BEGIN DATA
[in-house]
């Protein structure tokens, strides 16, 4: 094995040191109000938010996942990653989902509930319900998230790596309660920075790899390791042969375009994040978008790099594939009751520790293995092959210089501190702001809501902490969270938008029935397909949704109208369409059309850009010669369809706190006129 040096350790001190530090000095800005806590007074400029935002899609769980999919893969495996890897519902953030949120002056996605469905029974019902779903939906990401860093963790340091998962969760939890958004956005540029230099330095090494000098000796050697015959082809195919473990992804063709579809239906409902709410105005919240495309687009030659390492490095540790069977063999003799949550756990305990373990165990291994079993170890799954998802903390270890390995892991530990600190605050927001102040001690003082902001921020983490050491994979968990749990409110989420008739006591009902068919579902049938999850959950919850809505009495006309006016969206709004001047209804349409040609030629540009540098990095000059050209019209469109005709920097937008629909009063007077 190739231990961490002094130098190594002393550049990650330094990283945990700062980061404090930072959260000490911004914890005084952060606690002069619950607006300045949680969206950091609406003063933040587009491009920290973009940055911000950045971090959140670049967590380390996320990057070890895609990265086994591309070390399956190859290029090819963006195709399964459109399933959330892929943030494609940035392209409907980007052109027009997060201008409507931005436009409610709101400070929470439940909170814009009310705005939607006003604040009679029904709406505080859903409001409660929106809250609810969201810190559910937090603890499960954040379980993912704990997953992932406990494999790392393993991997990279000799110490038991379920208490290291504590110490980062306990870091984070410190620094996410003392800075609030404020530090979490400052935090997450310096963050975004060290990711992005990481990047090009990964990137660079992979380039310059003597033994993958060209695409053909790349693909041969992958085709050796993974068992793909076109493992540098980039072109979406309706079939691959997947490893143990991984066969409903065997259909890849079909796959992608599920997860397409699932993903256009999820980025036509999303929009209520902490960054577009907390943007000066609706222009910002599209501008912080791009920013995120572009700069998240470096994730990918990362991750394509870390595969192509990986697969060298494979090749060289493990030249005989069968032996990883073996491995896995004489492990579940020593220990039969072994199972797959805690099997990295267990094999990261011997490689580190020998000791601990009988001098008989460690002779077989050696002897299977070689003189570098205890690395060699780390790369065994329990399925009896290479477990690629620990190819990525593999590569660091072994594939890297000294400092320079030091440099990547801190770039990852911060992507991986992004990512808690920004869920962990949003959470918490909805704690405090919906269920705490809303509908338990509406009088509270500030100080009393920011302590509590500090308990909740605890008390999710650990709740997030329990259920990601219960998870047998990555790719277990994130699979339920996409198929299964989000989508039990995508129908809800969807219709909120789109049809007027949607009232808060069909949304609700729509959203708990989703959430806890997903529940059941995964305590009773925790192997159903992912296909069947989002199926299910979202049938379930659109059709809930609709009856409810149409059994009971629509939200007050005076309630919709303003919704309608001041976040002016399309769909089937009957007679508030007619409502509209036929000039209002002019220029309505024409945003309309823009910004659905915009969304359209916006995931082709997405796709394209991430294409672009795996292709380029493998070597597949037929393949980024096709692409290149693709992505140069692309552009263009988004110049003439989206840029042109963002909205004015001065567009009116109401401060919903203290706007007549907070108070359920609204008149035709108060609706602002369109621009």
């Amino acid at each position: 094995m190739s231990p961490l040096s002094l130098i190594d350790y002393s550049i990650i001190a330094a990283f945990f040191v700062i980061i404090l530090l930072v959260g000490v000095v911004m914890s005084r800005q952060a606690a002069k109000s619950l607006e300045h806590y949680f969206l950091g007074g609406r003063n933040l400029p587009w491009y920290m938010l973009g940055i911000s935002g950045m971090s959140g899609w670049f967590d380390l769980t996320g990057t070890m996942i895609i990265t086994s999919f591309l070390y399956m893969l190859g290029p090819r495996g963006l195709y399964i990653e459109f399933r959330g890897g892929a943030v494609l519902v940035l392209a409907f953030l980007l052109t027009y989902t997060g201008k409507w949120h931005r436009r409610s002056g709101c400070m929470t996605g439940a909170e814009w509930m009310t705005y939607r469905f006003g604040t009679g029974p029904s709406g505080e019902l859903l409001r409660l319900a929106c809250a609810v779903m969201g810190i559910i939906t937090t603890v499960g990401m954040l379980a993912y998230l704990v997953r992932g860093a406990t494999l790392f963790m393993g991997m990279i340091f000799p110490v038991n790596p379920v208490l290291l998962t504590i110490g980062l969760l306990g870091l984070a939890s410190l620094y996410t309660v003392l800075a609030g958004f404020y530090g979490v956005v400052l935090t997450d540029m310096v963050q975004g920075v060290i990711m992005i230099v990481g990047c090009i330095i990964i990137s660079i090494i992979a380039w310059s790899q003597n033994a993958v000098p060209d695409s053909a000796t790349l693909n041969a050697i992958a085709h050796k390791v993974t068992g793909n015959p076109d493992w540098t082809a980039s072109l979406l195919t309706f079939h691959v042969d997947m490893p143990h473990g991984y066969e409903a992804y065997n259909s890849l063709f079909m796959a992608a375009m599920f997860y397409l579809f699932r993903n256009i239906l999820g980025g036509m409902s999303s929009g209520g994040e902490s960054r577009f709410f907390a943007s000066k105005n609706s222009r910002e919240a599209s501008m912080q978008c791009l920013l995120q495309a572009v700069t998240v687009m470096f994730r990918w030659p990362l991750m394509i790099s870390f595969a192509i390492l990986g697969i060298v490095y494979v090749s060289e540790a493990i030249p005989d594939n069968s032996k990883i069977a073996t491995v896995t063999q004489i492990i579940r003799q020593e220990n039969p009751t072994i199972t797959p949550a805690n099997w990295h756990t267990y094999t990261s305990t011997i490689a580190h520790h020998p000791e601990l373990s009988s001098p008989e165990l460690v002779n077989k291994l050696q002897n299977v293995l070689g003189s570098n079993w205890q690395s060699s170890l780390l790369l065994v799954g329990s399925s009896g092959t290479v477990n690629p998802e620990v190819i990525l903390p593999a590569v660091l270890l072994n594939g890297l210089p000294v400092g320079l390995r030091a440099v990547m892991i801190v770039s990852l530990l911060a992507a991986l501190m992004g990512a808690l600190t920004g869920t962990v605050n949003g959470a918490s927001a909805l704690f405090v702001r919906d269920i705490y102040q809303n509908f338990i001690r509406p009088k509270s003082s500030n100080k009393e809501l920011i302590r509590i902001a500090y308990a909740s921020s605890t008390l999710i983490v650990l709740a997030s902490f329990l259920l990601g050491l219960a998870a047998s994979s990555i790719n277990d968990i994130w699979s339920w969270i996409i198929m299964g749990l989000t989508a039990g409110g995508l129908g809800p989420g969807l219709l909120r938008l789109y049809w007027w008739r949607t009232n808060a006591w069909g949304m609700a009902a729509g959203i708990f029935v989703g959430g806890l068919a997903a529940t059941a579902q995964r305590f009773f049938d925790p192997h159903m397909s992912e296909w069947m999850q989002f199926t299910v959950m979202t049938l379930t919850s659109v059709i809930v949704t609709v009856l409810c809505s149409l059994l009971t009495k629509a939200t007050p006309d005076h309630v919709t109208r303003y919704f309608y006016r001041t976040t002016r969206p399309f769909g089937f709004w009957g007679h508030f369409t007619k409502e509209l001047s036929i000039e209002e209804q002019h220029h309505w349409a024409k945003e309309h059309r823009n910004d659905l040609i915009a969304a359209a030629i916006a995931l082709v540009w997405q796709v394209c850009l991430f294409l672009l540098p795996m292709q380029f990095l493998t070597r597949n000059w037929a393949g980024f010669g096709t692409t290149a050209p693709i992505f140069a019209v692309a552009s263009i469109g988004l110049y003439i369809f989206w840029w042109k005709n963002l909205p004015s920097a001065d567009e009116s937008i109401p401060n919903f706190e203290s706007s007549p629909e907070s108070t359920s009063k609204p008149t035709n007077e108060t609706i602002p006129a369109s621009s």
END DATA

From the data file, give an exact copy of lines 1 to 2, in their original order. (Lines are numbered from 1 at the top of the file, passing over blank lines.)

[in-house]
């Protein structure tokens, strides 16, 4: 094995040191109000938010996942990653989902509930319900998230790596309660920075790899390791042969375009994040978008790099594939009751520790293995092959210089501190702001809501902490969270938008029935397909949704109208369409059309850009010669369809706190006129 040096350790001190530090000095800005806590007074400029935002899609769980999919893969495996890897519902953030949120002056996605469905029974019902779903939906990401860093963790340091998962969760939890958004956005540029230099330095090494000098000796050697015959082809195919473990992804063709579809239906409902709410105005919240495309687009030659390492490095540790069977063999003799949550756990305990373990165990291994079993170890799954998802903390270890390995892991530990600190605050927001102040001690003082902001921020983490050491994979968990749990409110989420008739006591009902068919579902049938999850959950919850809505009495006309006016969206709004001047209804349409040609030629540009540098990095000059050209019209469109005709920097937008629909009063007077 190739231990961490002094130098190594002393550049990650330094990283945990700062980061404090930072959260000490911004914890005084952060606690002069619950607006300045949680969206950091609406003063933040587009491009920290973009940055911000950045971090959140670049967590380390996320990057070890895609990265086994591309070390399956190859290029090819963006195709399964459109399933959330892929943030494609940035392209409907980007052109027009997060201008409507931005436009409610709101400070929470439940909170814009009310705005939607006003604040009679029904709406505080859903409001409660929106809250609810969201810190559910937090603890499960954040379980993912704990997953992932406990494999790392393993991997990279000799110490038991379920208490290291504590110490980062306990870091984070410190620094996410003392800075609030404020530090979490400052935090997450310096963050975004060290990711992005990481990047090009990964990137660079992979380039310059003597033994993958060209695409053909790349693909041969992958085709050796993974068992793909076109493992540098980039072109979406309706079939691959997947490893143990991984066969409903065997259909890849079909796959992608599920997860397409699932993903256009999820980025036509999303929009209520902490960054577009907390943007000066609706222009910002599209501008912080791009920013995120572009700069998240470096994730990918990362991750394509870390595969192509990986697969060298494979090749060289493990030249005989069968032996990883073996491995896995004489492990579940020593220990039969072994199972797959805690099997990295267990094999990261011997490689580190020998000791601990009988001098008989460690002779077989050696002897299977070689003189570098205890690395060699780390790369065994329990399925009896290479477990690629620990190819990525593999590569660091072994594939890297000294400092320079030091440099990547801190770039990852911060992507991986992004990512808690920004869920962990949003959470918490909805704690405090919906269920705490809303509908338990509406009088509270500030100080009393920011302590509590500090308990909740605890008390999710650990709740997030329990259920990601219960998870047998990555790719277990994130699979339920996409198929299964989000989508039990995508129908809800969807219709909120789109049809007027949607009232808060069909949304609700729509959203708990989703959430806890997903529940059941995964305590009773925790192997159903992912296909069947989002199926299910979202049938379930659109059709809930609709009856409810149409059994009971629509939200007050005076309630919709303003919704309608001041976040002016399309769909089937009957007679508030007619409502509209036929000039209002002019220029309505024409945003309309823009910004659905915009969304359209916006995931082709997405796709394209991430294409672009795996292709380029493998070597597949037929393949980024096709692409290149693709992505140069692309552009263009988004110049003439989206840029042109963002909205004015001065567009009116109401401060919903203290706007007549907070108070359920609204008149035709108060609706602002369109621009």